Instead, we should be mindlessly repeating things things that sway public perception in a better direction.

Comment An Ode to the Vector 3, I miss thee (Score 2) 191 191

Built like a brick shithouse. Aluminum frame. Massively stable power supply with over-spec'd transformer and giant electrolytic. Gold plating on everything that mattered (yes many in that day did not). Rugged S-100 backplane with plenty proper reinforcement to the frame, which in the days of S-100 when routine maintenance was important, was key. Some of us remember the days when you could insert and remove components from computer systems without making the whole machine scooting around like a puppy avoiding a bath.

A B&W memory mapped display that was extremely stable and flicker free even when the whole screen was blinking, which involves massive spikes in CRT current. Screen refresh was smooth. In those days most computer displays failed what I called the 'blink test', where you fill the display with blink/reverse type and watch the characters in the corners. On a black/white blink they would tend to shift position a little. Vector's did not. Beautiful Cherry keyboard, keys metal spring-squishy with a firm stop and perfect debounce which was handled in software by the 'monitor' (=BIOS).

This made Vector's own CP/M word processing software MEMORITE one of the most amazing tools for a secretary to become accustomed to. It may be hard to believe but once upon a time, word wrapping and shifting paragraphs on the screen as you type usually was a flickery, clunky process. Some early word processors even delayed reformatting until you left off typing or ended a paragraph, to minimize the jarring flicker and redraw. When you typed into MEMORITE individual words repositioned themselves to smoothly you actually had a mental impression of them moving as if they were real objects. This simple phenomenon was unprecedented in those days of 4Mhz Z80, even in machines with memory mapped display.

When people who used Vector 3 and MEMORITE were forced to migrate to 'newer, better' PC-compatible word processing platforms running WordPerfect and MSWord, they felt as if they had lost a friend. One secretary who found the Vector Graphic to be the only machine who could keep up with her typing without losing characters or making the screen into an unwatchable flicker-fest, had to transition to MSWord on early Windows. She asked me, "Are things going to get worse from now on?"

Maintaining Vector Graphic machines gave my own career a great start. But it was also a curse. Now I'm more conscious and outspoken of crappy engineering than most other people.

Comment TA: What a POISIONOUS brew of subversive crap. (Score 2) 351 351

Not often these days does something like this manage to offend me to the core, but that article really got my goat. It is a masterpiece sure, well written even. But it is constructed to lead you down a narrow garden path of thinking and reason you into a little corner from which you the conclude you are somehow under attack and only way through is to keep on the path. I left the path half-way, trampled a bit of shrubbery and climbed a tree to look down on this weird thing. I saw an ancient tactic for Manufacturing Consent,

1. Begin by manufacturing and presenting an "oppressor/victim scenario".
2. Attempt to convince reader that they are in this "victim" group.
3. Present a view that does not ascribe any Free Will or choice to the "victim group".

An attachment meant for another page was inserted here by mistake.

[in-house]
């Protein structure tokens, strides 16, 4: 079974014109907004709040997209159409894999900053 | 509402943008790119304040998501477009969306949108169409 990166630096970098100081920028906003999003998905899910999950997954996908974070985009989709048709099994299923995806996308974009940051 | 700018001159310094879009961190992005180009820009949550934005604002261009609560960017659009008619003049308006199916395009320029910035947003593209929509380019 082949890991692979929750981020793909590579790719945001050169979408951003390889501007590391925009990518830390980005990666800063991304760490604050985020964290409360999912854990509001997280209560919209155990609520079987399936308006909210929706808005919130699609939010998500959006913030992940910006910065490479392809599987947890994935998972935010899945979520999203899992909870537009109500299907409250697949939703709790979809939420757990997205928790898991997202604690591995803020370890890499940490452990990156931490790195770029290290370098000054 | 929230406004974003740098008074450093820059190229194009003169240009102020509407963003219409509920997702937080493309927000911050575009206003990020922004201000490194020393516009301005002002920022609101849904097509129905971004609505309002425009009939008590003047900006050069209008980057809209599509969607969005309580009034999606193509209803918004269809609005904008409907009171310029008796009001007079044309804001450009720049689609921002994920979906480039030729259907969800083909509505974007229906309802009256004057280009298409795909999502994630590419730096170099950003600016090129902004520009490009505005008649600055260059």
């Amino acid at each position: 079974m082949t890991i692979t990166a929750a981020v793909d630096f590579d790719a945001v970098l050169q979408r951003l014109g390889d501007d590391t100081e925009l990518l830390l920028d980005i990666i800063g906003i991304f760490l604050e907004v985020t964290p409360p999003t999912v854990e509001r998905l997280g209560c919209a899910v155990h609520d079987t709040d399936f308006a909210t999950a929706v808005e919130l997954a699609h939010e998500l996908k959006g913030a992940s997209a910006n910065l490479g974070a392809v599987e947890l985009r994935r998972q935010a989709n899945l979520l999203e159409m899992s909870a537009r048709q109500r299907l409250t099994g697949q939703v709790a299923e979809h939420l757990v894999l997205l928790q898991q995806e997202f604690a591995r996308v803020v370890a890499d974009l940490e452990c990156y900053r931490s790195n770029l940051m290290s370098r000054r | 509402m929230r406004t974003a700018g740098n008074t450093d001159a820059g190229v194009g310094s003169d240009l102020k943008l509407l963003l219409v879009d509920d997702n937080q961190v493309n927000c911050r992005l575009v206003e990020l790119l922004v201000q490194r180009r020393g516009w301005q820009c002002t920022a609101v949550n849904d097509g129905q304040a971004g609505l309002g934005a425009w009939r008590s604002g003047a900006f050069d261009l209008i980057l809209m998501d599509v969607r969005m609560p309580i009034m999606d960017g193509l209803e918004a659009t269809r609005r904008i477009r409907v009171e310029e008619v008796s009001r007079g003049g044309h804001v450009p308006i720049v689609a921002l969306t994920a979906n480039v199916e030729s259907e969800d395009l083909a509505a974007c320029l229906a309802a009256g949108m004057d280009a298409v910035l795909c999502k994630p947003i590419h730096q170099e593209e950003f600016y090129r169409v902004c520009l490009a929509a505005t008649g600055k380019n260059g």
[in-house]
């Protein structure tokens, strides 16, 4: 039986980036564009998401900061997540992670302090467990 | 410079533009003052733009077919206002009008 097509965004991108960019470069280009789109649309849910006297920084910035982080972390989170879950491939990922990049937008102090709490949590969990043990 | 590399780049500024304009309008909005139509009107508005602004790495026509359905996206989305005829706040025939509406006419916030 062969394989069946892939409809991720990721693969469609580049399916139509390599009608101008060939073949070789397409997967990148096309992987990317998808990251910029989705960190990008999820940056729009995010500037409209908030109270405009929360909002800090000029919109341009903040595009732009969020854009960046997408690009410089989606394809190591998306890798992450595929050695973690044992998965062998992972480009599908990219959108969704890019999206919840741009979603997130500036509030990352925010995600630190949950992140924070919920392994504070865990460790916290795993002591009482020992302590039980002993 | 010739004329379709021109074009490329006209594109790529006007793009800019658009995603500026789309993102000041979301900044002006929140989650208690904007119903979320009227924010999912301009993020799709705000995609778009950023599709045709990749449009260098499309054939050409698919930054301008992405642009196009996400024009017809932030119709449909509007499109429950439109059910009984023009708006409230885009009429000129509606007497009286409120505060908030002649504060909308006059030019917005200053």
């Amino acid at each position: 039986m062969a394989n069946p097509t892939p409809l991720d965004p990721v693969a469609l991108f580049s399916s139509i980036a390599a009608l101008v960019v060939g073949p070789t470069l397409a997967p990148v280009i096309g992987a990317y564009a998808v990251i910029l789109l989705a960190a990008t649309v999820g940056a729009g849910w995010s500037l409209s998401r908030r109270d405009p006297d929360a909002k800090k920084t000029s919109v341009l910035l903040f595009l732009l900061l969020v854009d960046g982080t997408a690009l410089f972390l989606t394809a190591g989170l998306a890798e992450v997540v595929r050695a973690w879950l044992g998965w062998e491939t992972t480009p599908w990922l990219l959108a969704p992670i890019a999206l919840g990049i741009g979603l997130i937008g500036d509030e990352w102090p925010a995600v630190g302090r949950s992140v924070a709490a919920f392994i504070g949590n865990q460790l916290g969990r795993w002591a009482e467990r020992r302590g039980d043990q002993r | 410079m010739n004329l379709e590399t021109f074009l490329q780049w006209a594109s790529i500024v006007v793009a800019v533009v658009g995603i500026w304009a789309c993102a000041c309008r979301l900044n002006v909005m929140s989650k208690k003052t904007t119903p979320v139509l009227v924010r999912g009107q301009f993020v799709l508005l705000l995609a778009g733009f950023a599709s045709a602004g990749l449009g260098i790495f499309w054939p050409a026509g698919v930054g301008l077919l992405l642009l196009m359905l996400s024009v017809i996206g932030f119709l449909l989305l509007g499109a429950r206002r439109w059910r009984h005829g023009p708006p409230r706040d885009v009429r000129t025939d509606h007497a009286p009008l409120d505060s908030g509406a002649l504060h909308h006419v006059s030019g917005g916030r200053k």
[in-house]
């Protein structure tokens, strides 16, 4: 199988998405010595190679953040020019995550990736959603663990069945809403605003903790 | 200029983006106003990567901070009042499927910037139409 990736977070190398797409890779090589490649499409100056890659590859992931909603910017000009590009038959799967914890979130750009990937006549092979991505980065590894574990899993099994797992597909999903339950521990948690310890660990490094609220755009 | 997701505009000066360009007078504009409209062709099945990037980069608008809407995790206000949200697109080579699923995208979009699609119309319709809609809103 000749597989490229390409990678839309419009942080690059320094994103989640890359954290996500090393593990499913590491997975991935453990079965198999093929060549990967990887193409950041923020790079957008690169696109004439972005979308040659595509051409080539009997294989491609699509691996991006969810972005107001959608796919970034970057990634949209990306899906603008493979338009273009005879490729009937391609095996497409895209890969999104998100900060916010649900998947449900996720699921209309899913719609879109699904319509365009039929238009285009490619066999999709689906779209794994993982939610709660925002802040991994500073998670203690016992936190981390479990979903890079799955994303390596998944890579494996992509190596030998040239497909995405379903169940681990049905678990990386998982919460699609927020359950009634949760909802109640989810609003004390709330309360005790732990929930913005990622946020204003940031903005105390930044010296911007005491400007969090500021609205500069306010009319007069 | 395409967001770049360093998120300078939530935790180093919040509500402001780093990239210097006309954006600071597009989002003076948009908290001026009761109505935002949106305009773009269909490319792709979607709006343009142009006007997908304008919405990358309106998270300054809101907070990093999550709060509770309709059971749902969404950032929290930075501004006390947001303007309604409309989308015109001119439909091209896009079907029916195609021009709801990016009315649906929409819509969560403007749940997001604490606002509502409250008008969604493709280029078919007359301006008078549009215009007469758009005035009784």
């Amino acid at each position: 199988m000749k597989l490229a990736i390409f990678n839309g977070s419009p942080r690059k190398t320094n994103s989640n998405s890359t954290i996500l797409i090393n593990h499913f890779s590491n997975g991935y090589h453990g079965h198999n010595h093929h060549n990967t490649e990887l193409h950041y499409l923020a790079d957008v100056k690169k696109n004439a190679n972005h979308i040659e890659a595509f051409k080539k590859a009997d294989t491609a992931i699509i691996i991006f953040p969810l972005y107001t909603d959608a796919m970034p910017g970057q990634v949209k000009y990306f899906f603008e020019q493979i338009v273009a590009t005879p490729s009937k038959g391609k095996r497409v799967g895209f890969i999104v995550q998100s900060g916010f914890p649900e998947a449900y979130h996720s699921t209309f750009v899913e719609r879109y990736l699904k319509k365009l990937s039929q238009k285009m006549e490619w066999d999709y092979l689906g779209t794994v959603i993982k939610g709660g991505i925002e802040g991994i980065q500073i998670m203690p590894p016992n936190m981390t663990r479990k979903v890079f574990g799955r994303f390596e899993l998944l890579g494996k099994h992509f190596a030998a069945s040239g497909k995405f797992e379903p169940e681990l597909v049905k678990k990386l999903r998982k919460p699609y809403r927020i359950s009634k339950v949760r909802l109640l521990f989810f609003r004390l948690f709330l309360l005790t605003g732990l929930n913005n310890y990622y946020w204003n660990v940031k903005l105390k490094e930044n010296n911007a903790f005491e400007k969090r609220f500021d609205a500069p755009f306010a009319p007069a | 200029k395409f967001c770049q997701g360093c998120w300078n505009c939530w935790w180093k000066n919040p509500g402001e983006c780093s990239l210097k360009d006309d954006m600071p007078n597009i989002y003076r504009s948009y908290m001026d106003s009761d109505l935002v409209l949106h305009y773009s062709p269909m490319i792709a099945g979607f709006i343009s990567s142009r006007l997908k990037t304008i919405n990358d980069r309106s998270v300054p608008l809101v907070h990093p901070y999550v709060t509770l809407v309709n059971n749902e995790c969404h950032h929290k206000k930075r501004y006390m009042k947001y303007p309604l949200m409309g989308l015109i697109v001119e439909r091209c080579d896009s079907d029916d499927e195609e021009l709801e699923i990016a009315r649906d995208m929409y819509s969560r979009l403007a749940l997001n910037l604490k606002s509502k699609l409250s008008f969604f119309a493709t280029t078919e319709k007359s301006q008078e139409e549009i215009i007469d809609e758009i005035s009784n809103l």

4. In this tactical reasoning the only "Free Will" is possessed by the oppressor, who is using it for "evil".
5. Further elevate this aggressor scenario by claiming some natural right not to be "victimized".
6. This gives reader an ego massage. They are no longer a "victim", merely "concerned about the Rights of Others"
7. Choose a base motive you think would be most contemptible to your audience and ascribe it to the oppressor.
8. Once the argument is under way, focus entirely on oppressor's actions. Steer away from victims' actions or choices.
9. Congratulations! You are mustering a troll army to become a self-described "Moral Majority".
10. When it distills into a Cause, it need not be morally defensible or even comprise a majority.

So you are this poor defenseless human being, right? You are foraging on the green fields of Internet, picking out the choice clover that sprouts there. You are a sheep that Will Safely Graze in the pasture of human endeavor and will thrive happily unless your most precious possession --- your attention --- is stolen from you by those with Corporate Interest in mind. You have no Free Will in the matter. The rectangle that is your Facebook Page is being infringed upon by Advertising. Your personal information and patterns of behavior, which you supply of your own free will, is being stolen by others.

If you are lucky you've been raised by parents who would Laugh Out Loud at this kind of argument, and you inherently recognize and fix on the part of the argument that is most tenuous and contrived. Like since when do people have some sort of right not to be distracted in public places?

Advertising -- and even PR and Propaganda-- is applied in the world like any business model. Winor lose. Some of the models are stupid, some are clever. If you don't like what they're selling don't give them traction. And if you some day find yourself surrounded by a true-majority of people whose opinions you are uncomfortable with, you are left with the usual options: fight or flight.

Comment Breast Massaging Robots raise many more eyebrows. (Score 1) 216 216

I can see Beavis and Butthead saying "Dude! Let's strap a PISTOL to this DRONE and make it SHOOT. Heh heh heh." That shit is so obvious as to be scarcely newsworthy, let alone eyebrow-raising. To make it shoot they use... a solenoid, right? Well Gosh Lolly Good Golly!

If it's man-threatening eyebrow raisin' tech yer interested in, analyze the motion on multiple axes of this Breast Massaging Robot and also Patent CN102058466A for a similar device that has more useful functions and methods than the Mozilla Web API: